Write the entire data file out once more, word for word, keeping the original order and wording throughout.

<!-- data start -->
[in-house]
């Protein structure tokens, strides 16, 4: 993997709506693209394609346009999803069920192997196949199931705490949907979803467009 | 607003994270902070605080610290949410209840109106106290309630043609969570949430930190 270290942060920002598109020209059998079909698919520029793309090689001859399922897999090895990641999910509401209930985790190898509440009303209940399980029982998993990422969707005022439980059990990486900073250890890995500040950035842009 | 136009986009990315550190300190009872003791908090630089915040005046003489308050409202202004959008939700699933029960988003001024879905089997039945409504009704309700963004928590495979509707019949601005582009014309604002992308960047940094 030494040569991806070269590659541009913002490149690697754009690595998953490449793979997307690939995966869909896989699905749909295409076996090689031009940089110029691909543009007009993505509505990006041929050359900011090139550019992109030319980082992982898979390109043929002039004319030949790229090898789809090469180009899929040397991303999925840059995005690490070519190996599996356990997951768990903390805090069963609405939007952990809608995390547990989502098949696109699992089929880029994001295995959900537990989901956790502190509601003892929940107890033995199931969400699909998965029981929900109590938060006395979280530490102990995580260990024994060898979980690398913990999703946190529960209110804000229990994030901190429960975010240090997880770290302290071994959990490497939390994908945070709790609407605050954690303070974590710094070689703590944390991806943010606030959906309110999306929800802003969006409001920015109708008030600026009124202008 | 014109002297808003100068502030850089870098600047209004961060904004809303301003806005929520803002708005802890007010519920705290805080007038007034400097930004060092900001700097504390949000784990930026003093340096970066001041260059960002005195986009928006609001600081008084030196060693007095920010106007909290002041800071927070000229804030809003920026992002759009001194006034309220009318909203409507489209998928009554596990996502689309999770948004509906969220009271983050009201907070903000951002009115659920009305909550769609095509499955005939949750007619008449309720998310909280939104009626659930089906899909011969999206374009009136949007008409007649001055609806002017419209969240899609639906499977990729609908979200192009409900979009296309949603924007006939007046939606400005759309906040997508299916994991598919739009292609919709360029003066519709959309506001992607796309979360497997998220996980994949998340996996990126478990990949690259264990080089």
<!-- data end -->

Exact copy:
[in-house]
């Protein structure tokens, strides 16, 4: 993997709506693209394609346009999803069920192997196949199931705490949907979803467009 | 607003994270902070605080610290949410209840109106106290309630043609969570949430930190 270290942060920002598109020209059998079909698919520029793309090689001859399922897999090895990641999910509401209930985790190898509440009303209940399980029982998993990422969707005022439980059990990486900073250890890995500040950035842009 | 136009986009990315550190300190009872003791908090630089915040005046003489308050409202202004959008939700699933029960988003001024879905089997039945409504009704309700963004928590495979509707019949601005582009014309604002992308960047940094 030494040569991806070269590659541009913002490149690697754009690595998953490449793979997307690939995966869909896989699905749909295409076996090689031009940089110029691909543009007009993505509505990006041929050359900011090139550019992109030319980082992982898979390109043929002039004319030949790229090898789809090469180009899929040397991303999925840059995005690490070519190996599996356990997951768990903390805090069963609405939007952990809608995390547990989502098949696109699992089929880029994001295995959900537990989901956790502190509601003892929940107890033995199931969400699909998965029981929900109590938060006395979280530490102990995580260990024994060898979980690398913990999703946190529960209110804000229990994030901190429960975010240090997880770290302290071994959990490497939390994908945070709790609407605050954690303070974590710094070689703590944390991806943010606030959906309110999306929800802003969006409001920015109708008030600026009124202008 | 014109002297808003100068502030850089870098600047209004961060904004809303301003806005929520803002708005802890007010519920705290805080007038007034400097930004060092900001700097504390949000784990930026003093340096970066001041260059960002005195986009928006609001600081008084030196060693007095920010106007909290002041800071927070000229804030809003920026992002759009001194006034309220009318909203409507489209998928009554596990996502689309999770948004509906969220009271983050009201907070903000951002009115659920009305909550769609095509499955005939949750007619008449309720998310909280939104009626659930089906899909011969999206374009009136949007008409007649001055609806002017419209969240899609639906499977990729609908979200192009409900979009296309949603924007006939007046939606400005759309906040997508299916994991598919739009292609919709360029003066519709959309506001992607796309979360497997998220996980994949998340996996990126478990990949690259264990080089």